9. Review Often and Revise as Necessary

You should review the missions statement often for two reasons.

First, as a reminder of what the essence of the company is. It’s easy to forget when you are in the day to day grind of the business.

And two, to make sure that the mission statement is still relevant. Things change, and not everything can be anticipated at the time a mission statement was written.

For example, if a mission statement was written before the advent of the internet, a company that use to sell things door to door now probably has a website that people order from. You should always update the mission statement to reflect these changes.

The Value of Mission Statements: Why Go Through All of These in the First Place?

It may seem like a lot of work just for a few sentences that describe a company, but the value of a well written mission statement should not be discounted.

First of all, if you are an entrepreneur, crystallizing the what, how, whom and value questions will keep you focused on the core business and its values.

If you are a manager or other employee, knowing the company’s basic tenants will help inform your interactions with both customers and colleagues alike.

Strategic Planning

A relevant mission statement acts as a framework for strategic planning. It provides guidance and parameters for making strategic decisions for the future of the company.

Measuring Performance

By having the company’s mission in a concrete form, it also allows for an objective measurement of how well the organization is meeting its stated goals at any one time.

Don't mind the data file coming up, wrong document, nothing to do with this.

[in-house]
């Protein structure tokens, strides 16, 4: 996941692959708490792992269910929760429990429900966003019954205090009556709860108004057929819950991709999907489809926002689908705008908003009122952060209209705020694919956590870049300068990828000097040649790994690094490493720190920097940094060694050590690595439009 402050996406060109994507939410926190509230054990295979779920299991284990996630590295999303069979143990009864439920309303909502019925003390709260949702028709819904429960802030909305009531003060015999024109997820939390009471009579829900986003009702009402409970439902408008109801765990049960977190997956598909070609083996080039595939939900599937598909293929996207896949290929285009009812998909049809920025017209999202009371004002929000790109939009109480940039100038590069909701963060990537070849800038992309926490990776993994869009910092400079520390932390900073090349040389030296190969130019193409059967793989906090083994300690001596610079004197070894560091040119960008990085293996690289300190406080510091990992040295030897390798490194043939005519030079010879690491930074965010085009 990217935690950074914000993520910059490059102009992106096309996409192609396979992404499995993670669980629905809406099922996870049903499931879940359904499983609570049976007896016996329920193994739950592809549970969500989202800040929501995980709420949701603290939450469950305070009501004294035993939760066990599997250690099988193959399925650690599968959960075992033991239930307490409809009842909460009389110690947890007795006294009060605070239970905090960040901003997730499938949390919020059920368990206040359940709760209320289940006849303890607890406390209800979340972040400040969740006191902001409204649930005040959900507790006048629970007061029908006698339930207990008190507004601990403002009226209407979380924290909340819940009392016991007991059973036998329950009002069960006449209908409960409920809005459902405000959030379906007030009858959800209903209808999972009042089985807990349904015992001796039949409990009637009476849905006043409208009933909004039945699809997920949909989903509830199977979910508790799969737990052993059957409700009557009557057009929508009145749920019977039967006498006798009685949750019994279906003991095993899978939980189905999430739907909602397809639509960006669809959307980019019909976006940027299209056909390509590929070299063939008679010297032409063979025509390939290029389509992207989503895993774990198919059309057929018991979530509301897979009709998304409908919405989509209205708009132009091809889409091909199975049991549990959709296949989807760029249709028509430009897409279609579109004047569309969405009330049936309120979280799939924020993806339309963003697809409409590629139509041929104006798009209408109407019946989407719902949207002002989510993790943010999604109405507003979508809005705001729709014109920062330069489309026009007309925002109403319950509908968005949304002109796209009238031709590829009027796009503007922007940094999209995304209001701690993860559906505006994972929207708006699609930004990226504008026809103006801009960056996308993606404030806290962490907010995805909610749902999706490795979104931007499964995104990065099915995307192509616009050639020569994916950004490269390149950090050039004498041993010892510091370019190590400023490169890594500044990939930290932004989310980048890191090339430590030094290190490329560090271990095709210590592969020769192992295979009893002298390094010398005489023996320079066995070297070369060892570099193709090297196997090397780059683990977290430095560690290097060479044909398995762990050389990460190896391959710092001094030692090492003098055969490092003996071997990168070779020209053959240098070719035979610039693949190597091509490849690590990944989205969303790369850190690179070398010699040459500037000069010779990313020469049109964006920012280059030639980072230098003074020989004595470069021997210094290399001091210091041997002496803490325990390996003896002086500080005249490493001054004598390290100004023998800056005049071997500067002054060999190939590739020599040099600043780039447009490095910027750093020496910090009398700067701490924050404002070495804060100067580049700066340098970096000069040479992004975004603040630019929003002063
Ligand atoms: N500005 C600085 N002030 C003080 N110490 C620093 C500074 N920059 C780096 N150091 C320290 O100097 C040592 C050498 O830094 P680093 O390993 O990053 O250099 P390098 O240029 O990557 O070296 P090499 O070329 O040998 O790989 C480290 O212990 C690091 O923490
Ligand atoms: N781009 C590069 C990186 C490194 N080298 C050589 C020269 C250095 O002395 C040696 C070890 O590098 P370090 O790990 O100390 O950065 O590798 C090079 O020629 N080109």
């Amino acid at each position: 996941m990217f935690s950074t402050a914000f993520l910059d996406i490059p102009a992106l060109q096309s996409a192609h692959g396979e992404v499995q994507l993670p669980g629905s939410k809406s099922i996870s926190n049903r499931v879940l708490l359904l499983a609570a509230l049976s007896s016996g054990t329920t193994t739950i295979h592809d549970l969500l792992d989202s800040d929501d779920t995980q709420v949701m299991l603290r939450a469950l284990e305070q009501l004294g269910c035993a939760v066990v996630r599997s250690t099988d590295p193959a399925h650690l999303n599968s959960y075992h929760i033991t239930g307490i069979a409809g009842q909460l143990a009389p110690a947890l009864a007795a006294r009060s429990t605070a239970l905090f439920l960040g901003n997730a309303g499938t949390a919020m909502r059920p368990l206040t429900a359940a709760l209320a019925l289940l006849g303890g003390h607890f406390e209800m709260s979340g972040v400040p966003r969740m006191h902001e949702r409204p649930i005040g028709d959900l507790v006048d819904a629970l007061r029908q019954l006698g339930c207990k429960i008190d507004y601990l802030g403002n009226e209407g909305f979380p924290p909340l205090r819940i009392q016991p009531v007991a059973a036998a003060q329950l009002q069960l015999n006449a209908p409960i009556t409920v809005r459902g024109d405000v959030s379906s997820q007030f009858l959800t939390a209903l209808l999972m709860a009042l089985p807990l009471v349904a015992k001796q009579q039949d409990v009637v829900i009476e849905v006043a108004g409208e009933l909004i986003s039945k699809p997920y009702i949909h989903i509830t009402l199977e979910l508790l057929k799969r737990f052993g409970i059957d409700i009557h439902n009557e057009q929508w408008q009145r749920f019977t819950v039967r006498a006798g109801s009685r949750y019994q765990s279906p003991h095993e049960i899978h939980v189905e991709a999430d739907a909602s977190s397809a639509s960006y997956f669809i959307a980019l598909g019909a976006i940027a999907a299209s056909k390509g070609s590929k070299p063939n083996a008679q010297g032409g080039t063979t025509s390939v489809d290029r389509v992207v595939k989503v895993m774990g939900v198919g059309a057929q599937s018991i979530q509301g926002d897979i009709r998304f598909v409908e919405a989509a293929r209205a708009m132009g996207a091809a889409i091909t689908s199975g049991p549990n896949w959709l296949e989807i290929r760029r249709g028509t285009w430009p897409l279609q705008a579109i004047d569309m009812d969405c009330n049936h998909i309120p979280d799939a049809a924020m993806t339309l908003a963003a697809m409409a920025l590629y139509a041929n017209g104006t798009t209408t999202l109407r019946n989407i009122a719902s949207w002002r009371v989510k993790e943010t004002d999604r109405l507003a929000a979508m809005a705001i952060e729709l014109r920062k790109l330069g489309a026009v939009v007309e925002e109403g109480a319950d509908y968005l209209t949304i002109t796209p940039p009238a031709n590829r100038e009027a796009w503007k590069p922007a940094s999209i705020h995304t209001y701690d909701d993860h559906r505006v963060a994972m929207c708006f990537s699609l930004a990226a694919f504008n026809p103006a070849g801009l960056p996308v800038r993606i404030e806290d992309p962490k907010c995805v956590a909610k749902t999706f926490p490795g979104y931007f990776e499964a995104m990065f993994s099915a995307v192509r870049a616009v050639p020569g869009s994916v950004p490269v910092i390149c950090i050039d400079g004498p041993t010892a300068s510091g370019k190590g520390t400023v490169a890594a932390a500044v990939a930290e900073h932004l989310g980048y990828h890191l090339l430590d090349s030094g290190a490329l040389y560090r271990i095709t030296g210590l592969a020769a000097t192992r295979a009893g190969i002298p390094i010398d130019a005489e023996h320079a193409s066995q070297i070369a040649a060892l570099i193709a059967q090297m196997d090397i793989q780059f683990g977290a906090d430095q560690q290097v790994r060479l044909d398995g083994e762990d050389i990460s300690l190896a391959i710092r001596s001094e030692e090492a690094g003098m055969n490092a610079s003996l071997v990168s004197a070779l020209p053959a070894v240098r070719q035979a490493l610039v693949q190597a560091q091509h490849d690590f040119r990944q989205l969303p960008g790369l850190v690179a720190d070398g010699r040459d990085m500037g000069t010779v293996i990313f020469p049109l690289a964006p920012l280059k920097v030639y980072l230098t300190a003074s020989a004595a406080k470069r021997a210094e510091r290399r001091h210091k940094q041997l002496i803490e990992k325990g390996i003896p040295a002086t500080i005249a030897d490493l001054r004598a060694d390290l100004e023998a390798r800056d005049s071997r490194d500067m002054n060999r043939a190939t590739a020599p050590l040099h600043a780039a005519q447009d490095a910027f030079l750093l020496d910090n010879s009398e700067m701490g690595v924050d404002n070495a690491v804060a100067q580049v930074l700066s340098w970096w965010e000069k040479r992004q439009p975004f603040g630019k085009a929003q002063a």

Management can identify strengths and weaknesses in the organization based on the criteria set forth in the mission statement and make decisions accordingly.

Solidifying the Company’s Goals and Values for Employees

Part of a well run organization is nurturing happy and productive employees.

As humans, we all have an innate need for both purpose and to be part of something larger than ourselves. Providing employees with a clearly defined mission statement helps to define their role in the larger organization. Thus, fulfilling both of these needs.

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Now I’m not saying that a mission statement can overcome low pay and poor working conditions, but with everything else being equal, it can contribute to a happier and more productive workforce.

To Hold Management Accountable

By creating a mission statement, a company is publicly stating its highest values and goals for the world to see. By doing so, you are inviting both the public and your employees to to scrutinize how well the company lives up to its ideals.